"Alright, you've all seen the briefing so onto the coach, and don't forget to sign your names to say you're here. I'm driving you all down there and we'll be returning at twelve midnight, so don't be late," he said, pushing the button on the exterior of the coach that cause the doors to hiss open.

They were driving to a town called Bexhill-on-Sea which George had never heard of. After searching for it online, he found out that it was on the south coast and had a seafront, but otherwise it looked like a thoroughly boring place. As the coach pulled away everyone cheered again, and with Denis behind a partition with his eyes on the road, Michael thought it safe enough to produce three large crates of lager.

"One each to start with," he said, walking up the aisle to distribute them and almost falling over when the coach went round a tight corner. "Don't drink 'em too fast, we've got three hours on here and you don't want to be sobering up before we get there."

George grabbed his can from Michael and cracked it open, ignoring all advice and gulping down half of it straight away before letting out a giant belch. Ed, who was sitting next to him, cracked up laughing, but Letty and Beatrice, sitting behind, weren't impressed.

"Another one of those and we'll be hanging you out of the window by your ankles," Michael said to him, tutting loudly as he tried to pour vodka into a plastic cup without spilling it.

"I'd like to see you try," George replied cheekily, taking another few mouthfuls from the can.

Michael dropped into a combat stance and aimed a kick at George, but in the confined space it just hit the plastic armrest and splintered it, earning a round of sarcastic applause from the Cherubs sitting nearby.

The coach was a riot all the way down to the coast, with the festivities reaching their height when Ed, already the worse for two cans, managed to get himself locked in the on-board toilet for more than half an hour while everyone who needed to use it pounded on the door and made death threats. It was almost a disappointment when they began seeing signs for Bexhill and Michael came round with a bin bag to collect empties so Denis wouldn't see them.

George was feeling good after a can and a half, (he'd donated the other half to Ed so he could recover from his ordeal in the toilet,) and when Denis unlocked the luggage compartment of the coach and began handing out battered baseball bats, cans of paint, half-bricks, gloves and balaclavas, George felt a rush of excitement. He got his gloves first so he wouldn't leave any traces if he had to abandon the bat, and followed the group of black shirts who were already pulling on balaclavas and heading for the industrial unit they were targeting.

It was his first time on a vandalism mission, so he wasn't exactly sure what to expect. The briefing had said that the site performed repairs to electronics, so George was hoping for some fun stuff to hit with his bat. The site was a ten minute walk from the car park, which Michael used as an opportunity to lob the bag into someone's back garden.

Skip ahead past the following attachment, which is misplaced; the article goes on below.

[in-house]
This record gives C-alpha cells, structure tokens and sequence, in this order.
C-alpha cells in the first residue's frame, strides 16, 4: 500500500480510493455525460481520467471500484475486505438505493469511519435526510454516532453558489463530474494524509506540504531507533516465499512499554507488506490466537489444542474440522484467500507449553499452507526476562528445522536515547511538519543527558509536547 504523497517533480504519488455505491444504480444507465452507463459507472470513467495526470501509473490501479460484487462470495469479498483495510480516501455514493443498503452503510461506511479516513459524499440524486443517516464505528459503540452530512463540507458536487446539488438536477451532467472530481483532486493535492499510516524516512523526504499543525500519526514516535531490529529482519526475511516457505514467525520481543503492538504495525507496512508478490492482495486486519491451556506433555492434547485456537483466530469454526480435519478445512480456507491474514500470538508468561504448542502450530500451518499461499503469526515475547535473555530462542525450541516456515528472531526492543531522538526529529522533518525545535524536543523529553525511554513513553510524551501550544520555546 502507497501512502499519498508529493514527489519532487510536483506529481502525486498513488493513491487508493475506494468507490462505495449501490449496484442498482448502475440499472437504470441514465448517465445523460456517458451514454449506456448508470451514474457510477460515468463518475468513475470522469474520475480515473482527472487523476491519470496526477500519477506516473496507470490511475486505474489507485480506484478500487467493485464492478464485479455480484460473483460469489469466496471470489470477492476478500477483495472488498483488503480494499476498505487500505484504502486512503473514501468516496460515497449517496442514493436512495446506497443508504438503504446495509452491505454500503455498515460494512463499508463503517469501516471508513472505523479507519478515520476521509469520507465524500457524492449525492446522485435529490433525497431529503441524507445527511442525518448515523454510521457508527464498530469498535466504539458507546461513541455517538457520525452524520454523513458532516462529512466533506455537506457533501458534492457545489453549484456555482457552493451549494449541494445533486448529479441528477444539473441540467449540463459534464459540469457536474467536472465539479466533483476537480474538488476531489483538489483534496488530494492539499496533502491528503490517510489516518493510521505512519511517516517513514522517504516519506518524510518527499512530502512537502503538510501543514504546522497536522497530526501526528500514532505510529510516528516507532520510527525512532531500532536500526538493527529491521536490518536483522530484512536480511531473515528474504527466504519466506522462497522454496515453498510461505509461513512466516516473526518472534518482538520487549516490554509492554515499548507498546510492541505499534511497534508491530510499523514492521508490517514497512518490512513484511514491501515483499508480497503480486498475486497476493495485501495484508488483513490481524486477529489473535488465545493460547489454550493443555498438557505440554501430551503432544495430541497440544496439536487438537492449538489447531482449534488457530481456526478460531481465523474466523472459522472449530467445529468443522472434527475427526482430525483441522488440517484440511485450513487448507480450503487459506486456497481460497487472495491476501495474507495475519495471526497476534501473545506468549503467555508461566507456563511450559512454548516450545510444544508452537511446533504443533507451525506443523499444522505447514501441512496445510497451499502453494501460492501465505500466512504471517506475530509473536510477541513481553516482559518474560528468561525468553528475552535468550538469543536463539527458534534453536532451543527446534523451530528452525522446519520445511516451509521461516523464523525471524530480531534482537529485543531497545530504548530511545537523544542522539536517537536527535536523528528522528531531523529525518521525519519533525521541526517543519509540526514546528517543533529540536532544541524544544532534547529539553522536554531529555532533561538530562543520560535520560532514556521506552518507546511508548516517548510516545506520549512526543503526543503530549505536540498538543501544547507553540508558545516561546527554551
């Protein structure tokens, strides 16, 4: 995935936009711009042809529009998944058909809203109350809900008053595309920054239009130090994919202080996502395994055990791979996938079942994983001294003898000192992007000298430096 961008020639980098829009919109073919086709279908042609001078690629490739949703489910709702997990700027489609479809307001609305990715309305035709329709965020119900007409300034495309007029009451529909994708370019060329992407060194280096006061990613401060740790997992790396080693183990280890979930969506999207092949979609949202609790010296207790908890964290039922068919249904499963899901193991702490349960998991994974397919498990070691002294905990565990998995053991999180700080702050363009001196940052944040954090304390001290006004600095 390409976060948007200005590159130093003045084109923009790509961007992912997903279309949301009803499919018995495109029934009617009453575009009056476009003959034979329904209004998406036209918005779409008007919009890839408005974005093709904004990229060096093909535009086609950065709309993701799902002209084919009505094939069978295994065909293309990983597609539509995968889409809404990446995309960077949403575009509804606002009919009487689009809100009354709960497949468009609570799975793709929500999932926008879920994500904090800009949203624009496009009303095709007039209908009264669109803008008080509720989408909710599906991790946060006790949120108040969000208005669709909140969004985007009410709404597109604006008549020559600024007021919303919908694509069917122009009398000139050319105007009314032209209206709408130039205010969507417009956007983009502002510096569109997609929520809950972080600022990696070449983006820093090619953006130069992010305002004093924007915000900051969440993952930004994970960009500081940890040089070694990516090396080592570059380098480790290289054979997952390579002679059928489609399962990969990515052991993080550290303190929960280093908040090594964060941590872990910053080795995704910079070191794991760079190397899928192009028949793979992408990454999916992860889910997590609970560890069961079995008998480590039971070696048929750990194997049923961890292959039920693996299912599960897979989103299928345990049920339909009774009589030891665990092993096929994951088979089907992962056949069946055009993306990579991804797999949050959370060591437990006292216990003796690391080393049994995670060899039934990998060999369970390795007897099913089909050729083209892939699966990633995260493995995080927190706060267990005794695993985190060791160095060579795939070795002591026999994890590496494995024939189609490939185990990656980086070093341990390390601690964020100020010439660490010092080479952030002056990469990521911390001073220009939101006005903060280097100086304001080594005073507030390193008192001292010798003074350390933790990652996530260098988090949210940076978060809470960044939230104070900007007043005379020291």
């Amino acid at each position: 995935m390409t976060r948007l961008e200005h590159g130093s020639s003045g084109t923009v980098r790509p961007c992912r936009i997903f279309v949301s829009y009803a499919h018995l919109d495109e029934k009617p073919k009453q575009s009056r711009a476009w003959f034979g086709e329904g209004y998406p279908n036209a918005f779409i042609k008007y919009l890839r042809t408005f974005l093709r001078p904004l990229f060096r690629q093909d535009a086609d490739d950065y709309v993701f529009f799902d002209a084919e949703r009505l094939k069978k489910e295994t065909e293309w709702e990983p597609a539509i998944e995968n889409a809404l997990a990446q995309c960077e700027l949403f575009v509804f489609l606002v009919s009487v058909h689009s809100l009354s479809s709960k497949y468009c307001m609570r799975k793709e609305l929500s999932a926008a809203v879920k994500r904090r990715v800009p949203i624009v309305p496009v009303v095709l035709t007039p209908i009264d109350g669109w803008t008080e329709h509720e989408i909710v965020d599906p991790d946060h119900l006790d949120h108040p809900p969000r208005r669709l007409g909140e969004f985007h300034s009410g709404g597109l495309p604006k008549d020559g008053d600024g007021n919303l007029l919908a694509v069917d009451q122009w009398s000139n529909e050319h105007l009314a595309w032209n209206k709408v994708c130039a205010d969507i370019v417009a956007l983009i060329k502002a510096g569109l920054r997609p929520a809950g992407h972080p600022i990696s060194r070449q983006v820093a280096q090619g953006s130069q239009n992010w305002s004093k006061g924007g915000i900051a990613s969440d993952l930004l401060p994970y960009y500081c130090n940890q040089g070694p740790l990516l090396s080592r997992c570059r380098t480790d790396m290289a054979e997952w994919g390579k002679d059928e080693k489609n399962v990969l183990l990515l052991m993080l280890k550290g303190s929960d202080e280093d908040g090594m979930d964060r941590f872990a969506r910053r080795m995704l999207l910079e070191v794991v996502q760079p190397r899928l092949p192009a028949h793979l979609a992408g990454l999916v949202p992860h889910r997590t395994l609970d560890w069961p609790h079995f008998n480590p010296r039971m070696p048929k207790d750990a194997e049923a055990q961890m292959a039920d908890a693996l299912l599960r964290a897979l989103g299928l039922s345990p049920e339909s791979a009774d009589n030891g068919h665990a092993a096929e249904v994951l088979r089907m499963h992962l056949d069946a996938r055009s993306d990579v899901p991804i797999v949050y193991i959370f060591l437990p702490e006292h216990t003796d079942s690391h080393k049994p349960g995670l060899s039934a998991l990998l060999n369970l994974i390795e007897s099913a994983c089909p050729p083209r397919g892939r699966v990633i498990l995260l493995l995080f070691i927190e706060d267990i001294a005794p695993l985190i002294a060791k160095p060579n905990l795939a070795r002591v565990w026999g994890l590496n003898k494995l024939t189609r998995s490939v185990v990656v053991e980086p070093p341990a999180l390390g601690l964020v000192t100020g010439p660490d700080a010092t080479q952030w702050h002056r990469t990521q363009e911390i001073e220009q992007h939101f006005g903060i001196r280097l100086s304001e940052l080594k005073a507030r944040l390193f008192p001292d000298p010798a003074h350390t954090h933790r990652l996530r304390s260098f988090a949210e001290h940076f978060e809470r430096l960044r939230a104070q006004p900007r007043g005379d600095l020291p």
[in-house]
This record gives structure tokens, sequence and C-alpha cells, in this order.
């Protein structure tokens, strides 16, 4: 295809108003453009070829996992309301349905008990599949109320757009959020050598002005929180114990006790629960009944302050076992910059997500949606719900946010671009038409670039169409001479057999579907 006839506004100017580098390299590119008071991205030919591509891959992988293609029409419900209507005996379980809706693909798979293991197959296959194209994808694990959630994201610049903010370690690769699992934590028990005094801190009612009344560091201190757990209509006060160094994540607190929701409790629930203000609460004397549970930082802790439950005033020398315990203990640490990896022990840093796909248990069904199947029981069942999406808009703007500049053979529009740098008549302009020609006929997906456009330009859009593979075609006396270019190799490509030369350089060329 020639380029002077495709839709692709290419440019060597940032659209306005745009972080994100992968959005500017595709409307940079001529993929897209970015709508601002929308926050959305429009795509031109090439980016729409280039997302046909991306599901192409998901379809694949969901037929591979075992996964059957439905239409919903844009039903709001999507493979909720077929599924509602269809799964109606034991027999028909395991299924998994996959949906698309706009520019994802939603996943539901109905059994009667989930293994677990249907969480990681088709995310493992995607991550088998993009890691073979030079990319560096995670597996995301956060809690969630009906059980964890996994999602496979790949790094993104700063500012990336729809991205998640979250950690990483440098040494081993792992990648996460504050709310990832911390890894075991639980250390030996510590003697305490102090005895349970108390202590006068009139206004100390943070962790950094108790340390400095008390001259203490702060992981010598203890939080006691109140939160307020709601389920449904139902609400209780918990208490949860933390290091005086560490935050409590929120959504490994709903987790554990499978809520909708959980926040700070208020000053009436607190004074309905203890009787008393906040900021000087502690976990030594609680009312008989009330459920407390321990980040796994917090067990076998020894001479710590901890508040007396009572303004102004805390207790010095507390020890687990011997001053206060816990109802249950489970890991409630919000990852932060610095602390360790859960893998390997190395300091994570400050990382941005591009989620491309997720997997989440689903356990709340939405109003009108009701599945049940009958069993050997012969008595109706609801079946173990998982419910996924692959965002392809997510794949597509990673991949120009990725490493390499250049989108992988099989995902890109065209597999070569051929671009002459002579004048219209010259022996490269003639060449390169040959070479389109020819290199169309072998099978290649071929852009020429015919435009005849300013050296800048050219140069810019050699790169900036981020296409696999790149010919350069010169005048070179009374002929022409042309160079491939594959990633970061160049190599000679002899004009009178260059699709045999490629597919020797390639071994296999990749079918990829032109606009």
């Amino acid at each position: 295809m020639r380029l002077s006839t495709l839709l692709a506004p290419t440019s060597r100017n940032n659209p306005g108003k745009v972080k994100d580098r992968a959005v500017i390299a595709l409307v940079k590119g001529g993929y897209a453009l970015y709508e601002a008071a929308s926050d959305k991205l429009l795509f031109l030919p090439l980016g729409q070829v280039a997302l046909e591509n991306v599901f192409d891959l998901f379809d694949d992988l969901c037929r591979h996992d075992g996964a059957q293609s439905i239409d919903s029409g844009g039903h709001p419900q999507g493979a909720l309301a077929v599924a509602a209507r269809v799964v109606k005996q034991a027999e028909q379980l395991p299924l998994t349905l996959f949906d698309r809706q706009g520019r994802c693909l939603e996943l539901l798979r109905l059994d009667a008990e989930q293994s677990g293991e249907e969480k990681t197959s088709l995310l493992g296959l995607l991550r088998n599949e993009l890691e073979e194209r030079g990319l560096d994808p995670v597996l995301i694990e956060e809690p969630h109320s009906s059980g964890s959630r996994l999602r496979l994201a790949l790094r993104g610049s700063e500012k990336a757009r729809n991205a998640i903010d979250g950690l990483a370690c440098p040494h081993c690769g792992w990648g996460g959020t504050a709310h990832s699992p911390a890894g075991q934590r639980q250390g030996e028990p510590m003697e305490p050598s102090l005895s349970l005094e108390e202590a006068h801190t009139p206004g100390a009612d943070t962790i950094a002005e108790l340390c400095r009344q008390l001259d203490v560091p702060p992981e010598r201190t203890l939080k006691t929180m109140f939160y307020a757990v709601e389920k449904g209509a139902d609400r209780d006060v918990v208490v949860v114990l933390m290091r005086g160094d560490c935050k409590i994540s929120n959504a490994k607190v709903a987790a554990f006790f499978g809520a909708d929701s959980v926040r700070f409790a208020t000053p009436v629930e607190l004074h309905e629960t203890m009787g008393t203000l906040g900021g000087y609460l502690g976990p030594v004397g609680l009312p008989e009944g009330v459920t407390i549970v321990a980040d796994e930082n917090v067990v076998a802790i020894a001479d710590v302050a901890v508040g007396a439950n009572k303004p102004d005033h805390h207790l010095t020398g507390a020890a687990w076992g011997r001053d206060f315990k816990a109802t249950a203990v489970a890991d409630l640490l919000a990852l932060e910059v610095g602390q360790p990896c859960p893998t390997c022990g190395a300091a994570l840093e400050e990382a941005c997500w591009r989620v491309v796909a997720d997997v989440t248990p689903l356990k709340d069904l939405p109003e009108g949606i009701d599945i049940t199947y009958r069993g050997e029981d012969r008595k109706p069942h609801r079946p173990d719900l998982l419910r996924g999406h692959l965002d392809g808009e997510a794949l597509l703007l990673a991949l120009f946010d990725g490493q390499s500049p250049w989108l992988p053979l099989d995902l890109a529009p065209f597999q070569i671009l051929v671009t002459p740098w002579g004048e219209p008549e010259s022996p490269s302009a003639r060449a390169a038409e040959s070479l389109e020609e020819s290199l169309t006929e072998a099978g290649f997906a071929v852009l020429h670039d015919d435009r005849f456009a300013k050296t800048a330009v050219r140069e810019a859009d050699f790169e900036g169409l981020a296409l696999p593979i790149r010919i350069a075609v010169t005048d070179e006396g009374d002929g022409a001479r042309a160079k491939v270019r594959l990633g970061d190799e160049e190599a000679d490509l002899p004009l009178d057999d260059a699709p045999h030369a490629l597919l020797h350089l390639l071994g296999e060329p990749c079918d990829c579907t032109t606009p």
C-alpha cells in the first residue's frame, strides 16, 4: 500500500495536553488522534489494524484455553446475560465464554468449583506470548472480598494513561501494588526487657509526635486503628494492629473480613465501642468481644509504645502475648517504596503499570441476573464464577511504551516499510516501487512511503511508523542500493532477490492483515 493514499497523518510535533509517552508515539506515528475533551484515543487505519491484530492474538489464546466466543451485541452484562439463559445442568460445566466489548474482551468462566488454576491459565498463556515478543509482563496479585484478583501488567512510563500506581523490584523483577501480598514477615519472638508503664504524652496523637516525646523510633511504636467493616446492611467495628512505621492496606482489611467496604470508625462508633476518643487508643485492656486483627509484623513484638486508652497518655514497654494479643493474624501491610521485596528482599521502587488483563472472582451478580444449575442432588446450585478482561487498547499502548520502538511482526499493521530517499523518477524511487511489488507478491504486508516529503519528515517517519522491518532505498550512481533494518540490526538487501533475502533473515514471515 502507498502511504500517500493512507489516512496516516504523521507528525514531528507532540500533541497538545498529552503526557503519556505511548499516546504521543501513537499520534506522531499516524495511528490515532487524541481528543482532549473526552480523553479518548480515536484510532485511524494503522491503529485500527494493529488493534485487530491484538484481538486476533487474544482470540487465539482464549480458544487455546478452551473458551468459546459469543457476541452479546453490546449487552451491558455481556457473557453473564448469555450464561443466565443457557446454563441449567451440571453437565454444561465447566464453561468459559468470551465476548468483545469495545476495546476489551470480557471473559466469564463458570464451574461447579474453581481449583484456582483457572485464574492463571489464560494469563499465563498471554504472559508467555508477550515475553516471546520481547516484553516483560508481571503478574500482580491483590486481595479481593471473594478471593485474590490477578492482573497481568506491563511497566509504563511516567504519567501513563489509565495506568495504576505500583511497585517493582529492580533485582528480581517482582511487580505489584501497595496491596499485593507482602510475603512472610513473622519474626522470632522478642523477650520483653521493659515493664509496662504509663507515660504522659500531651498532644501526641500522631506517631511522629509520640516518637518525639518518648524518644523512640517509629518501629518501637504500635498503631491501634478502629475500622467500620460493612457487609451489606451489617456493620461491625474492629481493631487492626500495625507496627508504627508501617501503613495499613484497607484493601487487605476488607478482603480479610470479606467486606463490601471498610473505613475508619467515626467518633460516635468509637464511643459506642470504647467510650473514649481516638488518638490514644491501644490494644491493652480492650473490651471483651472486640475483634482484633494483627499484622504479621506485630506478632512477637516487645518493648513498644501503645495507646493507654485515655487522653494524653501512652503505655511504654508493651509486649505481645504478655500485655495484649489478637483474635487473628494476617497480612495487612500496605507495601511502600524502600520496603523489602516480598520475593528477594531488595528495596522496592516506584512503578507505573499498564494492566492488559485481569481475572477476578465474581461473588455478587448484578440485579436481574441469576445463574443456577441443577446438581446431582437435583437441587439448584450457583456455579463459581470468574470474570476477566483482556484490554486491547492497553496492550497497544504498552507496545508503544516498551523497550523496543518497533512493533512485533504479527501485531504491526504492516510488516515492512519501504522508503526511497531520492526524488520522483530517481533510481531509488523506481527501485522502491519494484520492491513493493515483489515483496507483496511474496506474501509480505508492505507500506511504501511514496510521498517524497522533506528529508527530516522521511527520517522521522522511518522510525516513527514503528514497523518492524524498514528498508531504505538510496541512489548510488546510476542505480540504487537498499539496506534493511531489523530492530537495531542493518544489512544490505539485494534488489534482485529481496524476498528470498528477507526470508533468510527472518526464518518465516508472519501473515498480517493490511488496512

"I wish I was still your age," Michael said, waggling his hand-held document scanner as he looked with longing at George's bat. "I never get to do fun stuff any more."

"Sucks to be you," George replied, giving the bat a test swing. "When you're done I'm sure you'll be able to grab something to do some smashing with."

They arrived at the unit without any problems and someone used their lock gun to open the metal shutters preventing access. With the unit open, the black shirts went in first to locate the office, followed by a surge of younger agents eager to begin the fun. George followed, feeling a touch of nerves, but the adrenaline took over and he headed for a row of machines that looked delicate and began swinging. Most of the equipment in the unit was precision-built and suffered from the blows, but those agents with spray paint had worked out a system for clogging everything up by spraying paint at close range. George joined in a group effort to destroy a large toolbox before following some people through a door, where they hit the jackpot. The next room was full of neatly stacked cardboard boxes, but they nearly all seemed to contain the items to be repaired, mostly televisions and stereo systems. In heaven, George demolished a pile of boxes and listened with satisfaction as piles of delicate electronics smashed onto the floor. As he tried to take another swing, he skidded on a shard of something and almost fell over, but managed to keep his balance.

"Smooth moves," Beatrice said, coming up behind him. "I reckon there's loads more of this stuff at the far end, fancy going after it?"

George didn't need telling twice and followed her through the maze of boxes, occasionally swinging the bat and destroying another box. Somewhere behind him a brick went through a window and the sound of glass breaking was added to the carnage.

Working as a team, they smashed up piles of boxes sitting against the far wall of the unit, which seemed to be items boxed up ready for posting. George worked out that the fastest way to damage stuff was to topple the piles of boxes then destroy them when they were on the ground, while Beatrice sprayed a giant smiley face onto the corrugated metal wall.

Everyone was expecting the police to turn up any moment, and their arrival was heralded by a few short bursts from a siren and blue flashing lights filling the unit.

"We're miles from the way out," George said, looking around. "By the time we get there, the police will be waiting."

Beatrice set off in the opposite direction and George followed, launching his bat as far as he could down the warehouse. She'd spotted a metal gantry that led to a fire exit, with stairs hidden behind some more boxes.

"Excellent," Beatrice said, pushing the door open and finding that no alarm sounded. "Now we've just gotta avoid the police and get back to the car park."

She jumped off the gantry and landed ten feet below, executing a clumsy roll, then waved for George to do the same. He didn't fancy it and ran down the stairs instead. He'd forgotten how crazy Beatrice could get and he suspected she'd also had something to drink.

Having come out of a different exit, George wasn't sure what the most direct route to the coach was, but no matter which direction they moved in, there seemed to be blue flashing lights. It seemed hopeless and George's mind filled with images of being arrested. He was about to ask Beatrice if they should give themselves up when police car raced past, going too fast to notice them, but it was still enough to make George's heart leap into his mouth.

"Got a plan?" he asked Beatrice.

"Nope," she replied, grinning at him. "I think we're screwed."